Science

James Webb Space Telescope captures cosmic cliffs, dancing galaxies

NASA on Tuesday unveiled new images and photo illustrations from its new powerful space telescope, including a foamy blue and orange shot of a dying star.

NASA has now released 5 images from the powerful, $10 billion US telescope

NASA telescope captures spectacular images from deep in the cosmos

5 months ago
Duration 3:06
NASA has released its first set of full-colour images from the James Webb Space Telescope, a series of stunning visuals that scientists say mark the start of a new era in astronomy.

NASA on Tuesday unveiled a new batch of images from its new powerful space telescope and photo illustrations, including a foamy blue and orange shot of a dying star.

The first image from the $10 billion US James Webb Space Telescope (JWST) was released Monday at the White House — a jumble of distant galaxies that went deeper into the cosmos than humanity has ever seen.

The additional photos released Tuesday included more cosmic beauty shots.

Southern Ring Nebula

This image released by NASA on Tuesday shows the Southern Ring Nebula for the first time in mid-infrared light. It is a hot, dense white dwarf star, according to NASA. (NASA, ESA, CSA, STScI)

The Southern Ring Nebula, which is sometimes called "eight-burst." It is about 2,500 light-years away and the image shows an expanding cloud of gas surrounding a dying star.

This image released by NASA on Tuesday shows the bright star at the center of NGC 3132 for the first time in near-infrared light. (NASA, ESA, CSA, STScI )

Carina Nebula

A nebula as seen through the telescope.
This image released by NASA on Tuesday combined the capabilities of the James Webb Space Telescope's two cameras to create a never-before-seen view of a star-forming region in the Carina Nebula. (NASA, ESA, CSA, STScI )

Carina Nebula, one of the bright stellar nurseries in the sky, is seen in the above photo. It is about 7,600 light-years away.

Stephan's Quintet

This image provided by NASA on Tuesday shows Stephan's Quintet, a visual grouping of five galaxies captured by the Webb Telescope's Mid-Infrared Instrument (MIRI). (NASA, ESA, CSA, and STScI )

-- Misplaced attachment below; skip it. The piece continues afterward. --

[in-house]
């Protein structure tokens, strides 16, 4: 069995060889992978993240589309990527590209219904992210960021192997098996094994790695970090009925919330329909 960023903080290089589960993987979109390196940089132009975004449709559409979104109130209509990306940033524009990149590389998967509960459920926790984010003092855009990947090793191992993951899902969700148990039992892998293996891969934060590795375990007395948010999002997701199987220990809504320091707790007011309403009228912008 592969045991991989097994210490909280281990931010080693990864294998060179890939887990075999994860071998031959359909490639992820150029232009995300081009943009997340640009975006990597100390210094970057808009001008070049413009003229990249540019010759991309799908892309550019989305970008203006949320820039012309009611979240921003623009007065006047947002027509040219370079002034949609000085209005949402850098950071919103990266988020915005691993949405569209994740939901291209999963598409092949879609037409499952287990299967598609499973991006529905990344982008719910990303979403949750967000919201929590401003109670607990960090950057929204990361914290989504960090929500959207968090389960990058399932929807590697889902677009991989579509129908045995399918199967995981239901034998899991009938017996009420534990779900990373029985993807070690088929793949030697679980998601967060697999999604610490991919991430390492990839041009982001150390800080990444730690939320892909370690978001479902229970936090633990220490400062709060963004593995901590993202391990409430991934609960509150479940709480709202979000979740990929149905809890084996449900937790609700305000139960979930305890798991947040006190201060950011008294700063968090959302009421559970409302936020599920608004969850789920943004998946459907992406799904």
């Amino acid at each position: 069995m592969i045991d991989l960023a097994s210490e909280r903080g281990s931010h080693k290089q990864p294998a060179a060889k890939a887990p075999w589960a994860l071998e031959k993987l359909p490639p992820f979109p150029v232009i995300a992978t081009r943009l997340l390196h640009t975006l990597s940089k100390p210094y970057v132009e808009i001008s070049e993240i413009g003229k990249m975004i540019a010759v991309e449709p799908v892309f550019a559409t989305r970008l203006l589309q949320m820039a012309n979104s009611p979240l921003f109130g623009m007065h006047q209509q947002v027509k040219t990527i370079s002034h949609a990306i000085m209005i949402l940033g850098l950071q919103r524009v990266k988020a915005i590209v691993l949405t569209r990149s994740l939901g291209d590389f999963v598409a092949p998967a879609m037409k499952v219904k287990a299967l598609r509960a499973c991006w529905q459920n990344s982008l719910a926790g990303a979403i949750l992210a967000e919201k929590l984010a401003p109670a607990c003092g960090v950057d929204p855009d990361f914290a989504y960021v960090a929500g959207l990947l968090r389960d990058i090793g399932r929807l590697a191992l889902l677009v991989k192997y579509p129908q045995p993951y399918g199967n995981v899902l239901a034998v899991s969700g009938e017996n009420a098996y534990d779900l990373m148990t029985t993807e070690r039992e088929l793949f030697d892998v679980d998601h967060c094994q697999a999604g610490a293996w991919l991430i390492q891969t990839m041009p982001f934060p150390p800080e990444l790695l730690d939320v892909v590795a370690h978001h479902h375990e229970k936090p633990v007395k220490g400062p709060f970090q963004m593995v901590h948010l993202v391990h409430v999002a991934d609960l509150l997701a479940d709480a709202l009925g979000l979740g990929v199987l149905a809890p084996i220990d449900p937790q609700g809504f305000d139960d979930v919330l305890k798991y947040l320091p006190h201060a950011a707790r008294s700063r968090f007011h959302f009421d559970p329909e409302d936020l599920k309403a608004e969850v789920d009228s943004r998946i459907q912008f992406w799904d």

In the above image of Stephan's Quintet, five galaxies are in a cosmic dance, 290 million light-years away. Stephan's Quintet was first seen 225 years ago in the constellation Pegasus. 

An enormous mosaic of Stephan’s Quintet is the largest image to date from the James Webb Space Telescope, covering about one-fifth of the moon’s diameter. It contains more than 150 million pixels and is constructed from almost 1,000 separate image files. The visual grouping of five galaxies was captured by JWST's near-infrared camera (NIRCam) and mid-infrared instrument (MIRI). ( NASA, European Space Agency, Canadian Space Agency, Space Telescope Science Institute)

WASP-96b

The James Webb Space Telescope captured this light curve of the brightness of WASP-96 b’s parent star over time. As the planet transits the star’s disk, its light dims. Though aspects of WASP-96 b were known, Webb data adds more detail to existing measurements. (NASA, ESA, CSA, and STScI)

The telescope was able to captured this light curve of the brightness of WASP-96 b parent star over time. Though aspects of WASP-96 b were known, Webb data adds more detail to existing measurements, NASA said. 

The James Webb Space Telescope’s detailed observation of this hot, puffy planet outside our solar system reveals the clear signature of water, along with evidence of haze and clouds that previous studies of this planet did not detect. With Webb’s first detection of water in the atmosphere of an exoplanet, it will now set out to study hundreds of other systems to understand what other planetary atmospheres are made of. (NASA, ESA, CSA, STScI)

The latest images showed parts of the universe seen by other telescopes. But Webb's sheer power, distant location off Earth and use of the infrared light spectrum showed them in new light.

"Every image is a new discovery and each will give humanity a view of the humanity that we've never seen before," NASA administrator Bill Nelson said Tuesday, rhapsodizing over images showing "the formation of stars, devouring black holes."

Webb's use of the infrared light spectrum allows the telescope to see through the cosmic dust and "see light from faraway light from the corners of the universe," he said.

"We've really changed the understanding of our universe," said European Space Agency director general Josef Aschbacher.

The European and Canadian space agencies joined NASA in building the powerful telescope.

The images were released one-by-one at an event at NASA's Goddard Space Center that included cheerleaders with pompoms the colour of the telescope's golden mirrors.

On Monday, U.S. President Joe Biden unveiled the first image taken by the James Webb Space Telescope. (NASA)

The world's biggest and most powerful space telescope rocketed away last December from French Guiana in South America. It reached its lookout point 1.6 million kilometres from Earth in January.

Then the lengthy process began to align the mirrors, get the infrared detectors cold enough to operate and calibrate the science instruments, all protected by a sunshade the size of a tennis court that keeps the telescope cool.

Webb is considered the successor to the highly successful, but aging Hubble Space Telescope.

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